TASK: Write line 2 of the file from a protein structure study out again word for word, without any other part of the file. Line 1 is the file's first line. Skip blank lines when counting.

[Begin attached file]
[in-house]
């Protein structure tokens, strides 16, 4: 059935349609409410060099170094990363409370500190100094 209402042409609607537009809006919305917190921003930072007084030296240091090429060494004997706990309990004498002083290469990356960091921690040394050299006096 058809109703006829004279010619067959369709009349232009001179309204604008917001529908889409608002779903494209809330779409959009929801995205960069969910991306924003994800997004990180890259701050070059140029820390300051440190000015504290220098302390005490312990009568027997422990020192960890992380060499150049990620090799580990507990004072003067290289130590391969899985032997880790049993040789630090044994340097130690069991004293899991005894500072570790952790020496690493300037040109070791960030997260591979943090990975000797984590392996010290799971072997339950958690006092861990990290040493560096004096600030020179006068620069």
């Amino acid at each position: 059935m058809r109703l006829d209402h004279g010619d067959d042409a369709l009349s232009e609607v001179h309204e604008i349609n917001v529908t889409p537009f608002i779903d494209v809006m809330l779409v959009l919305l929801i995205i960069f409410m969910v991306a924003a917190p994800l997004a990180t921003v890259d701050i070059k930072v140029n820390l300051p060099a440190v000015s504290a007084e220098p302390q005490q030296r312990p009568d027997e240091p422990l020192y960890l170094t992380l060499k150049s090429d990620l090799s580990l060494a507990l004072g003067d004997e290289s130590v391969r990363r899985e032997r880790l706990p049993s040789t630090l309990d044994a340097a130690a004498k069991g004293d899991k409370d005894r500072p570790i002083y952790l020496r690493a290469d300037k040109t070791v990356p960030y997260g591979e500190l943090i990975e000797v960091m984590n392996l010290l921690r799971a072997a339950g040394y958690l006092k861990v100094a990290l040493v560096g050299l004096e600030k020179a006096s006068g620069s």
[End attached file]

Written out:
């Protein structure tokens, strides 16, 4: 059935349609409410060099170094990363409370500190100094 209402042409609607537009809006919305917190921003930072007084030296240091090429060494004997706990309990004498002083290469990356960091921690040394050299006096 058809109703006829004279010619067959369709009349232009001179309204604008917001529908889409608002779903494209809330779409959009929801995205960069969910991306924003994800997004990180890259701050070059140029820390300051440190000015504290220098302390005490312990009568027997422990020192960890992380060499150049990620090799580990507990004072003067290289130590391969899985032997880790049993040789630090044994340097130690069991004293899991005894500072570790952790020496690493300037040109070791960030997260591979943090990975000797984590392996010290799971072997339950958690006092861990990290040493560096004096600030020179006068620069």